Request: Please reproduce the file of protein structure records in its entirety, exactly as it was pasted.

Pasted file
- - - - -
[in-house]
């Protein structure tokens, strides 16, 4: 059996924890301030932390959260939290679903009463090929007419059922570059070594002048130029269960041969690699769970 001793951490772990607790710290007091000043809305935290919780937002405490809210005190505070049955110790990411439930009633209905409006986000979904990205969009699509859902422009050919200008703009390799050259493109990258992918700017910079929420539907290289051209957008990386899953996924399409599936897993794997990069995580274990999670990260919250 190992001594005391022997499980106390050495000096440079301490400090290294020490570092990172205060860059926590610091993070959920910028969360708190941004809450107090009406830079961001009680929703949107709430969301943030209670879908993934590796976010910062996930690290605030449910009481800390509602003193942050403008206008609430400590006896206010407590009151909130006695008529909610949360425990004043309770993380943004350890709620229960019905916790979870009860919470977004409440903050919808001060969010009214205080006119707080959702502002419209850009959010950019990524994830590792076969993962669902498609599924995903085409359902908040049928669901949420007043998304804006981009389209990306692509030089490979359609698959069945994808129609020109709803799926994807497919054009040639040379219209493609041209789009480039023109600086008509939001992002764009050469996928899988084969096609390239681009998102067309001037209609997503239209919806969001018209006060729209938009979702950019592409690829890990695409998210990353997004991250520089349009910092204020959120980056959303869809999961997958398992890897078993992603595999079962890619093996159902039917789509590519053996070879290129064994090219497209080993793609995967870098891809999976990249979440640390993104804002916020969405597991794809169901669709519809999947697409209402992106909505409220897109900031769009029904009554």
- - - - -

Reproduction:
[in-house]
């Protein structure tokens, strides 16, 4: 059996924890301030932390959260939290679903009463090929007419059922570059070594002048130029269960041969690699769970 001793951490772990607790710290007091000043809305935290919780937002405490809210005190505070049955110790990411439930009633209905409006986000979904990205969009699509859902422009050919200008703009390799050259493109990258992918700017910079929420539907290289051209957008990386899953996924399409599936897993794997990069995580274990999670990260919250 190992001594005391022997499980106390050495000096440079301490400090290294020490570092990172205060860059926590610091993070959920910028969360708190941004809450107090009406830079961001009680929703949107709430969301943030209670879908993934590796976010910062996930690290605030449910009481800390509602003193942050403008206008609430400590006896206010407590009151909130006695008529909610949360425990004043309770993380943004350890709620229960019905916790979870009860919470977004409440903050919808001060969010009214205080006119707080959702502002419209850009959010950019990524994830590792076969993962669902498609599924995903085409359902908040049928669901949420007043998304804006981009389209990306692509030089490979359609698959069945994808129609020109709803799926994807497919054009040639040379219209493609041209789009480039023109600086008509939001992002764009050469996928899988084969096609390239681009998102067309001037209609997503239209919806969001018209006060729209938009979702950019592409690829890990695409998210990353997004991250520089349009910092204020959120980056959303869809999961997958398992890897078993992603595999079962890619093996159902039917789509590519053996070879290129064994090219497209080993793609995967870098891809999976990249979440640390993104804002916020969405597991794809169901669709519809999947697409209402992106909505409220897109900031769009029904009554």